3DP has quite a variety of 3D printing materials. On this page will be a list of possible materials. Some of these materials are already being used in Plan B, others are materials tested in research or in available in commercial printer. A veritable treasure trove of information is: http://depts.washington.edu/open3dp/category/formulas/. They do a lot of research on powders for 3DP printing and binders. Materials that have been investigated include: Rice flour, several gypsum mixtures, salts and sugar. They also have a binder you can make. Most powders are based on 4 parts powder, 1 part Maltodextrine and 1 part powdered sugar. Go take a look.
Zcorp gypsum and binder
The materials shown in all of the prints right now is Zcorp gypsum and a ZD-16 binder. I got this stuff from a friend who owned a Zcorp printer, so right now I don’t have a steady supply of this stuff. A quick search on the interwebs show that ZD-16 makes Zcorp compatible 3D printing materials, mostly sold on ebay. The powder goes for $399 for 30lbs (13.6kg) of the material, excluding shipping (an additional $136 to the Netherlands). This would make it around $40/kg. comparable to expensive FDM filaments, but expensive when you consider it’s main ingredient. The binder is also fairly spendy, at $300 per gallon (3.8l) excluding shipping.
The exact formula is a trade secret, which is no surprise coming from Zcorp and partners, but there is one place to start. The material safety data sheet:
Going from these files, some of the composition can be traced. The powder has 3 main ingredients. Plaster (50%-95%), Vinyl polymer (2%-20%) and sulfate salt (0%-5%). All of these values are very vague and poorly described, but there are some safe assumptions to make. Plaster is plaster, it simply is what it is. Vinyl polymer leaves a lot to guess, but it is safe to say that that is PVA powder, since it is cheap and perfectly matches what the powder is supposed to do, bind. Only the sulfate salt is a bit of a mystery.
The binder is a bit more complicated. It has 5 ingredients. Glycerol (1%-10%), Preservative (sorbic acid salt) (0%-2%), Surfactant (<1%), Pigment (<20%) and water (85%-95%). Beginning again with the simplest component: water. Used to solve all of the other things. Pigments can be used to color the binder. Plan B uses the remaining pigments from the cartridge, but cartridges have been completely flushed, leaving the possibility to add any color pigment possible. From what I can find, glycerol would most likely be used as a thickening agent, though I can’t know for sure. Surfactants lower surface pressure, probably to aid inkjet printing. Dish washing liquid is a nice example of this. The Sorbic acid salt seems only to be there to prevent bacteria from doing their thing. All of these are assumptions though, I only poses an engineers/high school amount of chemistry.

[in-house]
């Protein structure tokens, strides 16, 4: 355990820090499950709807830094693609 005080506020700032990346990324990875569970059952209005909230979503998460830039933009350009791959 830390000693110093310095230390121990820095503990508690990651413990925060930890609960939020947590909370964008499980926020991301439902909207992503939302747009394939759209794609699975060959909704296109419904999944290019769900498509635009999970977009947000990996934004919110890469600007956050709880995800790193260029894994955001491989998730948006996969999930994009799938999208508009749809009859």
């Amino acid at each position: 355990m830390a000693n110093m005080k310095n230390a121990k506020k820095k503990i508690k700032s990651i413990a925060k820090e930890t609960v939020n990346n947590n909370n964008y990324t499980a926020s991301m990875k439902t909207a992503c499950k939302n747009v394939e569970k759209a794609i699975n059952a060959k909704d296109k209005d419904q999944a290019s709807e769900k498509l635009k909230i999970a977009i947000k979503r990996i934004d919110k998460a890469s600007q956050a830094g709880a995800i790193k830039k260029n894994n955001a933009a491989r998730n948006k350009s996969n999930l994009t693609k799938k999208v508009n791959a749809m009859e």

Homemade Gypsum and binder
With all of the above limitations and information, it should not be impossible to recreate the powder. The binder is a bit more of an issue, but I know from the people I got the powder from that rice wine (sake) also seems to work. Their machine smelled incredible for weeks because they filled the main binder tank with this sake. It did print with more issues than original binder though, so it is not a perfect replacement.
There is also a
few documents on the internet (this link died) suggesting that USG Hydroperm is an out of the bag printing powder, that combine with rice wine would be a decent printing material. It seems to respond to humidity though and should be a bit hit or miss. The part needs to be baked at around 90°C for an hour to get the part to strength. This material can also be used to make metal casting molds. Look up the article to get all the information.
3D printing ceramics is a real possibility. I know this because it has already been done with 3DP printing. It even came with full recipes and proportions (which makes me very happy). Plan B is perfectly capable of printing in this way, It will be one of the first experiments I want to run.
The possibilities are real. I have seen too many FDM printers fitted with a paste extruder extruding parts at big layer thicknesses. It works and proves the point, but the surface finish seems a bit too rough to be really used. Also not all shapes are possible with paste extruded parts. The amount of liquid in the ceramic paste used means that the parts need some sort of support to print large heights. 3DP has none of these disadvantages, being capable of printing in high resolution with no limitations.
3D sugar printing had potential for maybe a week. the-Sugar-lab posted amazing results printing in sugar. Then 3D systems acquired the-sugar-lab, and any possibility of an open source material with food grade properties was gone. Now the Chefjet exists, which is in deed capable of 3D printing full color in sugar, but it is a bit sad that it had to be acquired by one of the large 3D printing companies, none of which I like even a bit.
But I digress. Sugar. Printing in sugar could be food safe, though not on Plan B (aluminum, cartridges, steel). When the-sugar-lab first posted their result, I immediately mailed to see if I could get more info. They were working with patents, so they could not share much (they even discouraged the use of it) but this they did share: It is 3DP printed, Cheap, very fragile, cant be post processed and melts when wet. I don’t know the exact way to use it, but high percentage alcohol in pure sugar or a mixture of sugar and maltodextrin seems the right place to start experiments.